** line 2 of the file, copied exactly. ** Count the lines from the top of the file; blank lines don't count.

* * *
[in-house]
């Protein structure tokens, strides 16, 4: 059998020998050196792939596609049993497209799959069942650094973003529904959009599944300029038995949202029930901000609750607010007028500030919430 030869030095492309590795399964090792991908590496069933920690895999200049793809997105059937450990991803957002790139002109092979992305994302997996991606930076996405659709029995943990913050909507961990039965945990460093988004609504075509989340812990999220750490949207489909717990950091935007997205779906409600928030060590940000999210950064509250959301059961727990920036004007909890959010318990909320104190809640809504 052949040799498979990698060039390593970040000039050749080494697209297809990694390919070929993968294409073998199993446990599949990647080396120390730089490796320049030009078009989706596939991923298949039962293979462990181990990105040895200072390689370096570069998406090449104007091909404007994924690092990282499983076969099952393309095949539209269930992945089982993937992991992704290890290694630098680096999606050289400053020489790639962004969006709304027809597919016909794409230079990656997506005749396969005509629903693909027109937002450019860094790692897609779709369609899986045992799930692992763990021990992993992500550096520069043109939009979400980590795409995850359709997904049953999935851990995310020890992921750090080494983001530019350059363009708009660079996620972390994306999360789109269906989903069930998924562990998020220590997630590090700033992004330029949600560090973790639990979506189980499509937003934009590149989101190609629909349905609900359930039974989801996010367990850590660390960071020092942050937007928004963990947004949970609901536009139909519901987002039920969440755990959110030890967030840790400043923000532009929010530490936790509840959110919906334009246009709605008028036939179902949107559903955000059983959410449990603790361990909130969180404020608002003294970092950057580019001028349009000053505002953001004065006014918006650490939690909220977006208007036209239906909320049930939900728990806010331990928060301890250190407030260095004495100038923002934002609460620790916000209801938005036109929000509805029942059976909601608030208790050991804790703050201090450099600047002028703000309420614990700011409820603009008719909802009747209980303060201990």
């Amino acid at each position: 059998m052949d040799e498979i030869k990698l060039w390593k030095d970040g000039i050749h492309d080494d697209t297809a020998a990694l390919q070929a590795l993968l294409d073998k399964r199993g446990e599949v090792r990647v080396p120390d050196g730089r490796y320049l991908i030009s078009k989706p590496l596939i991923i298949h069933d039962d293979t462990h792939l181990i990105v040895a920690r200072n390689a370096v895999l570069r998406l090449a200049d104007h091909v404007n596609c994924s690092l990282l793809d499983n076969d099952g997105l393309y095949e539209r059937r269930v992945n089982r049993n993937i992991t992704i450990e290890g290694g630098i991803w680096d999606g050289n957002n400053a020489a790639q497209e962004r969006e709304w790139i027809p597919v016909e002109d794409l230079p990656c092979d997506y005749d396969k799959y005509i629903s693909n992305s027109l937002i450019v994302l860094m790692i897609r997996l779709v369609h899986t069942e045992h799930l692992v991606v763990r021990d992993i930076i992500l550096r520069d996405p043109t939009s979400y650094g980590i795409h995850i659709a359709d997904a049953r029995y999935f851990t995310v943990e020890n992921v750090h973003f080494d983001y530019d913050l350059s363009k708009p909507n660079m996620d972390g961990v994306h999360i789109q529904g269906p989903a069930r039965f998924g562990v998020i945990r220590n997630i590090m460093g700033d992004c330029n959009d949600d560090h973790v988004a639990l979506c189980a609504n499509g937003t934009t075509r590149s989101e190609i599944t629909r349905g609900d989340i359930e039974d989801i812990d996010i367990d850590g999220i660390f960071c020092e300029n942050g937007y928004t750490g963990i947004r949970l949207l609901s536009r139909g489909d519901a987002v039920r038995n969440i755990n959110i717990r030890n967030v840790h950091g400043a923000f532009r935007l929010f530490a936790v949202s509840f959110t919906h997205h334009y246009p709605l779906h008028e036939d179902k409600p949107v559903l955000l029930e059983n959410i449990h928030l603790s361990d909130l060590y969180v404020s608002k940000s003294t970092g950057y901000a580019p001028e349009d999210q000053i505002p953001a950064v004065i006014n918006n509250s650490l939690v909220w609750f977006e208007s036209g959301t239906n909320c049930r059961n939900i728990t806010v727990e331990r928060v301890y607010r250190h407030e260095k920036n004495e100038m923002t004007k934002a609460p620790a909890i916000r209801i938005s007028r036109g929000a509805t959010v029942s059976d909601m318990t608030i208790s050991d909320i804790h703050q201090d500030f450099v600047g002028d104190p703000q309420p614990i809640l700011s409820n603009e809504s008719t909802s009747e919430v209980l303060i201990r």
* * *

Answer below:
């Protein structure tokens, strides 16, 4: 059998020998050196792939596609049993497209799959069942650094973003529904959009599944300029038995949202029930901000609750607010007028500030919430 030869030095492309590795399964090792991908590496069933920690895999200049793809997105059937450990991803957002790139002109092979992305994302997996991606930076996405659709029995943990913050909507961990039965945990460093988004609504075509989340812990999220750490949207489909717990950091935007997205779906409600928030060590940000999210950064509250959301059961727990920036004007909890959010318990909320104190809640809504 052949040799498979990698060039390593970040000039050749080494697209297809990694390919070929993968294409073998199993446990599949990647080396120390730089490796320049030009078009989706596939991923298949039962293979462990181990990105040895200072390689370096570069998406090449104007091909404007994924690092990282499983076969099952393309095949539209269930992945089982993937992991992704290890290694630098680096999606050289400053020489790639962004969006709304027809597919016909794409230079990656997506005749396969005509629903693909027109937002450019860094790692897609779709369609899986045992799930692992763990021990992993992500550096520069043109939009979400980590795409995850359709997904049953999935851990995310020890992921750090080494983001530019350059363009708009660079996620972390994306999360789109269906989903069930998924562990998020220590997630590090700033992004330029949600560090973790639990979506189980499509937003934009590149989101190609629909349905609900359930039974989801996010367990850590660390960071020092942050937007928004963990947004949970609901536009139909519901987002039920969440755990959110030890967030840790400043923000532009929010530490936790509840959110919906334009246009709605008028036939179902949107559903955000059983959410449990603790361990909130969180404020608002003294970092950057580019001028349009000053505002953001004065006014918006650490939690909220977006208007036209239906909320049930939900728990806010331990928060301890250190407030260095004495100038923002934002609460620790916000209801938005036109929000509805029942059976909601608030208790050991804790703050201090450099600047002028703000309420614990700011409820603009008719909802009747209980303060201990």